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Is it time for a Fractional Chief Diversity & Inclusion Officer?




An inclusive workspace doesn’t just mean having diversity amongst your employees. It means knowing how to grow strategically, cultivate talent, and build products and content that reach audiences in an authentic way. Sounds easy right?


The prospect of developing a diversity & inclusion strategy that: speaks to your community; is authentic in approach; and aligns with the strategic vision of the company, can be overwhelming to say the least. It’s even harder to achieve when you don't have the expertise and/or time. As a shortcut and well-intentioned way to create quick change, many companies are burdening HR or employee resource groups with this mammoth task. However, this response to the ever evolving social climate can be steeped in short-termism and may not yield the lasting change companies are hoping for. The reality is that a solitary unconscious bias training will raise awareness but will do little else if it is not part of a larger strategy that looks at policies, culture, recruitment etc.


The desire for a quick fix is understandable when we're in the midst of what many are dubbing 'The Great Resignation'. The power dynamics have shifted towards the employee who understands that they can quit and quickly find a job that aligns with their values and needs. Employees are more willing than ever to leave jobs/companies that do not invest in their human capital. The absence of new personal development opportunities and lack of inclusive policies and diversity (particularly at leadership level) is no longer accepted. This is backed up by data – in the UK, job vacancies surpassed the one million mark for the first time in July, and a Microsoft study found that 40% of the global workforce are considering leaving their employer this year. What is clear is that retention should be top of everyone’s agenda.


So what is the solution?


Hire a Diversity executive? Since May 2020, many companies have hired their first diversity leader. LinkedIn data shows that the number of people globally with the 'head of diversity' title more than doubled (107% growth) over the last five years and that growth has intensified over the past year. But with no guarantee of success, this hire can be very costly. The average tenure of a CDIO is just 3.2 years versus a CEO at 5.5 years. What ultimately drives them out of the door is a lack of resources (budget and direct reports).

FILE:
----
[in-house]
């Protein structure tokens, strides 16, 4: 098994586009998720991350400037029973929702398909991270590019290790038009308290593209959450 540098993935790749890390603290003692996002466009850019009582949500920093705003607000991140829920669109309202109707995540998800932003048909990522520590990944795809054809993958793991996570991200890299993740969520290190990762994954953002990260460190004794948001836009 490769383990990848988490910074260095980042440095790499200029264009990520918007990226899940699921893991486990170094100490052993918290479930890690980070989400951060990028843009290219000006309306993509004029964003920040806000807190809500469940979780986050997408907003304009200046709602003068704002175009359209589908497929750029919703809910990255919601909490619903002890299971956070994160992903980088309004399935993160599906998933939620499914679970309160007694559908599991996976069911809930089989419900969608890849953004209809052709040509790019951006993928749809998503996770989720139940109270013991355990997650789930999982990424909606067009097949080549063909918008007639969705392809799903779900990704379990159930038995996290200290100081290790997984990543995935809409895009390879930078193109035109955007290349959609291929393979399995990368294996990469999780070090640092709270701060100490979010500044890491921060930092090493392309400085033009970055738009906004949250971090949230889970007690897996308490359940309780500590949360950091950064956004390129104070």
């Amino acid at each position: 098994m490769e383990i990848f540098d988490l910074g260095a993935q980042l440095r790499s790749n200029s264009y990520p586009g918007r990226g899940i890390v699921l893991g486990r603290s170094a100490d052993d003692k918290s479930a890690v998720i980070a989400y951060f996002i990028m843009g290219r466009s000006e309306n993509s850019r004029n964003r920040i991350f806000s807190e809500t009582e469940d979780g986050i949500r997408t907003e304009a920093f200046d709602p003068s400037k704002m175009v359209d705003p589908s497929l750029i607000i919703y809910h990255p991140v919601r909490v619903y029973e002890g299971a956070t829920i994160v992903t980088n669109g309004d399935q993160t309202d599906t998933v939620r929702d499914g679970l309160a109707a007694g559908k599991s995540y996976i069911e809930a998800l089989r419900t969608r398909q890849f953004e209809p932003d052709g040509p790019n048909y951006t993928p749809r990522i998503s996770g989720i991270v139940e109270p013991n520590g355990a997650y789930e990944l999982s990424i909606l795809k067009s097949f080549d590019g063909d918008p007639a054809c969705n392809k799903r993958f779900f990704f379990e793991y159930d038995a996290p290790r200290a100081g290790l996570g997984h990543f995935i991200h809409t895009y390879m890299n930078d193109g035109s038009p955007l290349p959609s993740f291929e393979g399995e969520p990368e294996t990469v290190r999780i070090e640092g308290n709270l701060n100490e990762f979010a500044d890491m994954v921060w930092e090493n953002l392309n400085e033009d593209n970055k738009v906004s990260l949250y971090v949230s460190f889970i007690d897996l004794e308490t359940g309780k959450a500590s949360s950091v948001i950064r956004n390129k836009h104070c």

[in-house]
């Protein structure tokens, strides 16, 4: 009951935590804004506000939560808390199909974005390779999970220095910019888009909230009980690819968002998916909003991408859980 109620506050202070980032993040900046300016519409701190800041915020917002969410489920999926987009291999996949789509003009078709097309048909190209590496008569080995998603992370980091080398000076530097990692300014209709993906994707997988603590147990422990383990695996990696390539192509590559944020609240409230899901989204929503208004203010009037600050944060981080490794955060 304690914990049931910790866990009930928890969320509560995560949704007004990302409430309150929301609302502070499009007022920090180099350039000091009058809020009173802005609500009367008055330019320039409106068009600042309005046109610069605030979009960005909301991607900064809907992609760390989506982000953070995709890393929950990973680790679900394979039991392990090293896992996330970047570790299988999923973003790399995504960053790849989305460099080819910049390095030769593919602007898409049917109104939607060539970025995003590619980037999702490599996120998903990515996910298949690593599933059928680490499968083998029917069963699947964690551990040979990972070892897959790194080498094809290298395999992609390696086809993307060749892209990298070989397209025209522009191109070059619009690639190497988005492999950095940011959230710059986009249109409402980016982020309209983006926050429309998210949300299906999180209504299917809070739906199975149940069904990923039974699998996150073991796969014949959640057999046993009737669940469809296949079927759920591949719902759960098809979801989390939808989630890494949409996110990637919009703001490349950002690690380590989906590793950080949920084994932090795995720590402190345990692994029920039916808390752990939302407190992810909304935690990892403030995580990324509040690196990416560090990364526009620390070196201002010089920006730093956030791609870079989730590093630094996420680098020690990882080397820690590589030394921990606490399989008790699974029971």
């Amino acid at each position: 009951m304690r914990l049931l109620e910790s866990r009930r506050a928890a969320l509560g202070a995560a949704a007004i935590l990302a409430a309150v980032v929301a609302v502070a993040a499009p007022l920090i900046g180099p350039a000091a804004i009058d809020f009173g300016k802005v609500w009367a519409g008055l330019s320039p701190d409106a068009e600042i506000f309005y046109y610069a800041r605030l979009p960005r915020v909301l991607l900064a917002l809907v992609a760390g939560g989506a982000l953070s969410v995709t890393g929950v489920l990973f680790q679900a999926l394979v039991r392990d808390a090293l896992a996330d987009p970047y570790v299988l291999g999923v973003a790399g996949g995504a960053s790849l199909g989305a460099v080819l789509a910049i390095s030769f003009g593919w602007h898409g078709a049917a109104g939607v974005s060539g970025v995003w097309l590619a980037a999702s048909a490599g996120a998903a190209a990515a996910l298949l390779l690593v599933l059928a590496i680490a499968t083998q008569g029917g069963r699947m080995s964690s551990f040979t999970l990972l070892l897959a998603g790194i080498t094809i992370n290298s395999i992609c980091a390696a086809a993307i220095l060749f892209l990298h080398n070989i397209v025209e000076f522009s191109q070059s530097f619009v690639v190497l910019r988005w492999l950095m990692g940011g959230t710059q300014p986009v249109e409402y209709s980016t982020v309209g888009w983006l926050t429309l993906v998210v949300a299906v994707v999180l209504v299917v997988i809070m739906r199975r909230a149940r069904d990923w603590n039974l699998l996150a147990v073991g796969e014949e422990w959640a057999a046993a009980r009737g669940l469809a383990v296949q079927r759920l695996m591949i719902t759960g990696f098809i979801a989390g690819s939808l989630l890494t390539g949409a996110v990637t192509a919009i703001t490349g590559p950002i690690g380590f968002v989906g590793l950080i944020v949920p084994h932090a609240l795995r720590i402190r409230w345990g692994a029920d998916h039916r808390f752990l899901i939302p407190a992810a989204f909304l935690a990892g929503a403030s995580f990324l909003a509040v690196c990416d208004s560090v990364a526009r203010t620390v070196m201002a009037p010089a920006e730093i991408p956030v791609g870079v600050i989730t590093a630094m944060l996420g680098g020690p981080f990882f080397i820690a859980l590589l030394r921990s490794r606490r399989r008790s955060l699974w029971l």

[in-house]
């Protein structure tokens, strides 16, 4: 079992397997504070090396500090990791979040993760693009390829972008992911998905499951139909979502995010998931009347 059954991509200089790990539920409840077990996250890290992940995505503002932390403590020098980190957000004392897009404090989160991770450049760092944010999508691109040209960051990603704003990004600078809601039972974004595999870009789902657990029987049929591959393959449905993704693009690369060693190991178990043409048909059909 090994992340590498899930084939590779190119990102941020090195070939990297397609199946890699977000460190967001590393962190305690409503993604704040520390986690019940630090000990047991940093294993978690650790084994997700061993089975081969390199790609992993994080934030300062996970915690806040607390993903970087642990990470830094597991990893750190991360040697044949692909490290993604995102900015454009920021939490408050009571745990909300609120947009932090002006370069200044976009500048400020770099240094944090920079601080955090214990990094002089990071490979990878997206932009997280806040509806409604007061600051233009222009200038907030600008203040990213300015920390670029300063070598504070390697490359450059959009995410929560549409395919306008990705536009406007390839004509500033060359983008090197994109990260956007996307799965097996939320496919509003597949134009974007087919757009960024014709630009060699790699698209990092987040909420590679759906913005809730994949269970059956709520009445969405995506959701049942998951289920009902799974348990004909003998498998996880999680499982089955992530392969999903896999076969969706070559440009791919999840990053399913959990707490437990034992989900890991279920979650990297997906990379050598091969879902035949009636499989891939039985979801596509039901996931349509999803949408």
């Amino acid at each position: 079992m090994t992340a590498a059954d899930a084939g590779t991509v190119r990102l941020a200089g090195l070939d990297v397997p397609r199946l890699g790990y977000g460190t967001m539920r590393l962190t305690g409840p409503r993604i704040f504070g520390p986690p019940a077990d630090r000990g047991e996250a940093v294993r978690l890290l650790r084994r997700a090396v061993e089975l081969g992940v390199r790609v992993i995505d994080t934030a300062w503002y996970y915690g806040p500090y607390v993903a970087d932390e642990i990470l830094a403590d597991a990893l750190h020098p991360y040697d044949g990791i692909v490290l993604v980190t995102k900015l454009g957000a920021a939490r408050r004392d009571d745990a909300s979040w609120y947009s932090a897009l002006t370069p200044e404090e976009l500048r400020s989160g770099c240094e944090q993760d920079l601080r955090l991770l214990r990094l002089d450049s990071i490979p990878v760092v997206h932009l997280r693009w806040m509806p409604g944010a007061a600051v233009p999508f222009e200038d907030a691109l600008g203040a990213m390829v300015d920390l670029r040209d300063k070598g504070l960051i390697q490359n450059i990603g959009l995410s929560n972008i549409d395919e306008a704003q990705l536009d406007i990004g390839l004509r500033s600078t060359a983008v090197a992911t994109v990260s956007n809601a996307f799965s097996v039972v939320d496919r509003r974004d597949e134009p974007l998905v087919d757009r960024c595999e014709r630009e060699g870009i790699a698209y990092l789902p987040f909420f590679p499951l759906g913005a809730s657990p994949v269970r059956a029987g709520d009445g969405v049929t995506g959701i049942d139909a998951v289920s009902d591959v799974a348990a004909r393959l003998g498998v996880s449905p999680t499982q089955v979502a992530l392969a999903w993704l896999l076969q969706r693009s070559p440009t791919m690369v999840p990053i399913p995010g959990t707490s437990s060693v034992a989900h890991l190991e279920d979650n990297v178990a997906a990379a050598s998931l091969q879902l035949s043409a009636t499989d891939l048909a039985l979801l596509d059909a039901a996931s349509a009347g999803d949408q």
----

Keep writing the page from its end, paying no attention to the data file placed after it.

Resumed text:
A great alternative is a Fractional Chief Diversity & Inclusion Officer (CDIO), which offers a more measured and tailored solution. This is an experienced professional that offers their expertise to organisations in a part-time, retainer, or contract arrangement. In contrast to consultants, Fractional CDIOs work in an advisory AND implementation capacity to help companies execute on their vision and mission. Unlike a full-time CDIO who oversees and maintains all general D&I strategy or an interim CDIO who performs duties before or between hires, a fractional CDIO’s duties are typically on a project basis and specifically tuned to the company’s particular challenges or goals. This provides a plethora of advantages to companies that choose this over hiring a full time executive.


  1. They are more cost effective, allowing companies to realise the benefits without being lumbered with an exorbitant salary

  2. They are more aligned to the demands of the specific business as many companies don't actually require the full time services of an executive

  3. Their exposure to a variety of clients allow them to bring the best in class ideas, expertise and outside perspective

  4. Prevention is always better than a cure. They help companies to identify issues that left unchecked can cause bigger issues that are costly to fix

  5. They are great for companies that are growing that don't yet have the internal capability but want to build it over time


Diversity and inclusion isn’t a once size fits all. Finding a solution that aligns with your business needs and goals is imperative. With such large shifts in social consciousness and pressure for change, a fractional chief diversity & inclusion officer could be the answer you’ve been looking for.


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